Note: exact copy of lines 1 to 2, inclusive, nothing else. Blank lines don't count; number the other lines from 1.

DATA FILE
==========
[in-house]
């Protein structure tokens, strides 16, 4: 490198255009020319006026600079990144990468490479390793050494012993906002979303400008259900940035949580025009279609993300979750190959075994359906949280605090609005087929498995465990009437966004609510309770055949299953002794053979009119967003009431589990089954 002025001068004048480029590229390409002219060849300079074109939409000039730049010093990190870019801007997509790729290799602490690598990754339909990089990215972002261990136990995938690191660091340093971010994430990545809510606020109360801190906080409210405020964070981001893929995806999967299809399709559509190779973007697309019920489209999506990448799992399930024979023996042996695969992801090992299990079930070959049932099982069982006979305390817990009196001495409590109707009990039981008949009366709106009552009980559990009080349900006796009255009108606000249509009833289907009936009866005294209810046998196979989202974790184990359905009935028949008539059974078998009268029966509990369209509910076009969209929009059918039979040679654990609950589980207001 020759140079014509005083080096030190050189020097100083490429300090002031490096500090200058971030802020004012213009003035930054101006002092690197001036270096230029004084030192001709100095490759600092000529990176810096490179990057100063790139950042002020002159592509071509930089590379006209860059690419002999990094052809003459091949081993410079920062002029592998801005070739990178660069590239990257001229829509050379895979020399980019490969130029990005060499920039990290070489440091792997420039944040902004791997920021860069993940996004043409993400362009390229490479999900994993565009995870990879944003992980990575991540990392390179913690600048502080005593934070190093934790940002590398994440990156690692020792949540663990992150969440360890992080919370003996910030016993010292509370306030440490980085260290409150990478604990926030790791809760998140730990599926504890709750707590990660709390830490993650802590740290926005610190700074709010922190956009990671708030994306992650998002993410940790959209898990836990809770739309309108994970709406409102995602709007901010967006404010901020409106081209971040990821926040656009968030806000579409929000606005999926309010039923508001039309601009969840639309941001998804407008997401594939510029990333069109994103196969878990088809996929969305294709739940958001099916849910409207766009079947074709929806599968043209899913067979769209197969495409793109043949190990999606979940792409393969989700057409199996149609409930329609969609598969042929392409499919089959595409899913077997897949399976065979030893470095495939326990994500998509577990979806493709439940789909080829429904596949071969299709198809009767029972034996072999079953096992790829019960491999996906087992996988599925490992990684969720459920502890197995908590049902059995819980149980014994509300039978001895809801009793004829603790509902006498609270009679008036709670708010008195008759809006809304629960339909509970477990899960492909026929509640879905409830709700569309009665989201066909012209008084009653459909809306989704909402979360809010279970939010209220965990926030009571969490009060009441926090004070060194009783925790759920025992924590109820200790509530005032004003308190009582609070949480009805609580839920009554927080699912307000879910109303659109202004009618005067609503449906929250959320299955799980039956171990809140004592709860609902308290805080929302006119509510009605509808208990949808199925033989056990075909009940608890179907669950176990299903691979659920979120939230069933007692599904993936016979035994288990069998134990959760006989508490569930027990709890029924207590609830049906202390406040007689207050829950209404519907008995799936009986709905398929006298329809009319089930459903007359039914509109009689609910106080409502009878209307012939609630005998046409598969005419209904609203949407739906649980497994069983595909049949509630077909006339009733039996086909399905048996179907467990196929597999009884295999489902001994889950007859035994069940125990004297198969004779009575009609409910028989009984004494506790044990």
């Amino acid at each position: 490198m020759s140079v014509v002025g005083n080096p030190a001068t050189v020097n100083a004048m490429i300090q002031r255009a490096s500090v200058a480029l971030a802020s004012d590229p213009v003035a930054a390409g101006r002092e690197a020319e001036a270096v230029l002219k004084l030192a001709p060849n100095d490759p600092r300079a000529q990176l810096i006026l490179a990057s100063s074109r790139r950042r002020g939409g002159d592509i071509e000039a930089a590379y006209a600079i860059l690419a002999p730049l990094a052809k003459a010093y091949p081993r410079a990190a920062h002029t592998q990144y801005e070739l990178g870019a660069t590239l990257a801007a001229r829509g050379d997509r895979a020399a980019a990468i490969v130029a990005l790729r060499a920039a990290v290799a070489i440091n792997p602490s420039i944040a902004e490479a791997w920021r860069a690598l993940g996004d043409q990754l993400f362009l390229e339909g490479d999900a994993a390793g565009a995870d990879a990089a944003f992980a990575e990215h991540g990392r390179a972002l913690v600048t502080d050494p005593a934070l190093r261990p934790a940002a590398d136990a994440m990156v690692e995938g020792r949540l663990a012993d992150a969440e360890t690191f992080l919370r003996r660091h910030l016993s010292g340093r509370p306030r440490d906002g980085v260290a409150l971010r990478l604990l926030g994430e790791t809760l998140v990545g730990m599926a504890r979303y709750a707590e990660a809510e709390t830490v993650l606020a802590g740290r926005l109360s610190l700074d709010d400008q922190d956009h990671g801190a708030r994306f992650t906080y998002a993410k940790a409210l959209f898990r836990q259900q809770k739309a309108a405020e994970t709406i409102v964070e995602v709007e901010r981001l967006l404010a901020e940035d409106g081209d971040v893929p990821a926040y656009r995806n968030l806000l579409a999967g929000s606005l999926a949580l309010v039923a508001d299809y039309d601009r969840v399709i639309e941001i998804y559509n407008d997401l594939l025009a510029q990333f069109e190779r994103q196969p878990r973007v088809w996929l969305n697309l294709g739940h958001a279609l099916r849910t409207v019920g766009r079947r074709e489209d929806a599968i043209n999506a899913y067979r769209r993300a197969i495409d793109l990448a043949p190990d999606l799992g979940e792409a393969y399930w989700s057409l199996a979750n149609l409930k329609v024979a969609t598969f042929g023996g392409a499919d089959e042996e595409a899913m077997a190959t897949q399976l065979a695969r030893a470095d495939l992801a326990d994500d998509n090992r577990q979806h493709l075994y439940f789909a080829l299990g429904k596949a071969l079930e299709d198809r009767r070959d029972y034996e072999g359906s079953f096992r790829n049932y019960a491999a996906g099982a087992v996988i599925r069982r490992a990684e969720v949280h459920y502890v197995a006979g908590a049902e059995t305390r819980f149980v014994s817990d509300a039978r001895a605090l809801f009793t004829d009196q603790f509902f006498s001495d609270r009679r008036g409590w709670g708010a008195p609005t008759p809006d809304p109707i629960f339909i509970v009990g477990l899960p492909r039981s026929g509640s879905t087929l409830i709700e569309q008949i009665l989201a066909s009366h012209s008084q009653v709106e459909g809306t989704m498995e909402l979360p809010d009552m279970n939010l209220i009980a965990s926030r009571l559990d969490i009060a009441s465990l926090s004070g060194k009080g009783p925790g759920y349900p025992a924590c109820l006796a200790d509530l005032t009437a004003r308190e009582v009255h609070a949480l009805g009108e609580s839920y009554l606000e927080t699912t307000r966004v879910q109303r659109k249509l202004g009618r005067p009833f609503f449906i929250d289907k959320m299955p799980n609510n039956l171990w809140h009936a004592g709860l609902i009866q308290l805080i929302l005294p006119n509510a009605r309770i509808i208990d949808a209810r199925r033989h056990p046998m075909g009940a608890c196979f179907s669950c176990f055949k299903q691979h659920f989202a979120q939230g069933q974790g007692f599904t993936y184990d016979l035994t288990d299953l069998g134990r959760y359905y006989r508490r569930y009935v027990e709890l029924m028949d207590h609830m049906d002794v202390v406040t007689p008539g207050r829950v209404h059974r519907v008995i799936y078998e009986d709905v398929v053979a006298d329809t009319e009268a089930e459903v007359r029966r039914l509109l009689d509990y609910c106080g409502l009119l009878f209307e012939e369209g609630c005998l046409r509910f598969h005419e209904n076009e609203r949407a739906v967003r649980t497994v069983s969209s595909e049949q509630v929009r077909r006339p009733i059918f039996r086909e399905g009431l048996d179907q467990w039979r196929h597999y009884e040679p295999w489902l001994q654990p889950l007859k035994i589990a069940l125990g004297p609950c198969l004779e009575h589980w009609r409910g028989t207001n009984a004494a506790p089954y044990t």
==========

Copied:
[in-house]
């Protein structure tokens, strides 16, 4: 490198255009020319006026600079990144990468490479390793050494012993906002979303400008259900940035949580025009279609993300979750190959075994359906949280605090609005087929498995465990009437966004609510309770055949299953002794053979009119967003009431589990089954 002025001068004048480029590229390409002219060849300079074109939409000039730049010093990190870019801007997509790729290799602490690598990754339909990089990215972002261990136990995938690191660091340093971010994430990545809510606020109360801190906080409210405020964070981001893929995806999967299809399709559509190779973007697309019920489209999506990448799992399930024979023996042996695969992801090992299990079930070959049932099982069982006979305390817990009196001495409590109707009990039981008949009366709106009552009980559990009080349900006796009255009108606000249509009833289907009936009866005294209810046998196979989202974790184990359905009935028949008539059974078998009268029966509990369209509910076009969209929009059918039979040679654990609950589980207001 020759140079014509005083080096030190050189020097100083490429300090002031490096500090200058971030802020004012213009003035930054101006002092690197001036270096230029004084030192001709100095490759600092000529990176810096490179990057100063790139950042002020002159592509071509930089590379006209860059690419002999990094052809003459091949081993410079920062002029592998801005070739990178660069590239990257001229829509050379895979020399980019490969130029990005060499920039990290070489440091792997420039944040902004791997920021860069993940996004043409993400362009390229490479999900994993565009995870990879944003992980990575991540990392390179913690600048502080005593934070190093934790940002590398994440990156690692020792949540663990992150969440360890992080919370003996910030016993010292509370306030440490980085260290409150990478604990926030790791809760998140730990599926504890709750707590990660709390830490993650802590740290926005610190700074709010922190956009990671708030994306992650998002993410940790959209898990836990809770739309309108994970709406409102995602709007901010967006404010901020409106081209971040990821926040656009968030806000579409929000606005999926309010039923508001039309601009969840639309941001998804407008997401594939510029990333069109994103196969878990088809996929969305294709739940958001099916849910409207766009079947074709929806599968043209899913067979769209197969495409793109043949190990999606979940792409393969989700057409199996149609409930329609969609598969042929392409499919089959595409899913077997897949399976065979030893470095495939326990994500998509577990979806493709439940789909080829429904596949071969299709198809009767029972034996072999079953096992790829019960491999996906087992996988599925490992990684969720459920502890197995908590049902059995819980149980014994509300039978001895809801009793004829603790509902006498609270009679008036709670708010008195008759809006809304629960339909509970477990899960492909026929509640879905409830709700569309009665989201066909012209008084009653459909809306989704909402979360809010279970939010209220965990926030009571969490009060009441926090004070060194009783925790759920025992924590109820200790509530005032004003308190009582609070949480009805609580839920009554927080699912307000879910109303659109202004009618005067609503449906929250959320299955799980039956171990809140004592709860609902308290805080929302006119509510009605509808208990949808199925033989056990075909009940608890179907669950176990299903691979659920979120939230069933007692599904993936016979035994288990069998134990959760006989508490569930027990709890029924207590609830049906202390406040007689207050829950209404519907008995799936009986709905398929006298329809009319089930459903007359039914509109009689609910106080409502009878209307012939609630005998046409598969005419209904609203949407739906649980497994069983595909049949509630077909006339009733039996086909399905048996179907467990196929597999009884295999489902001994889950007859035994069940125990004297198969004779009575009609409910028989009984004494506790044990």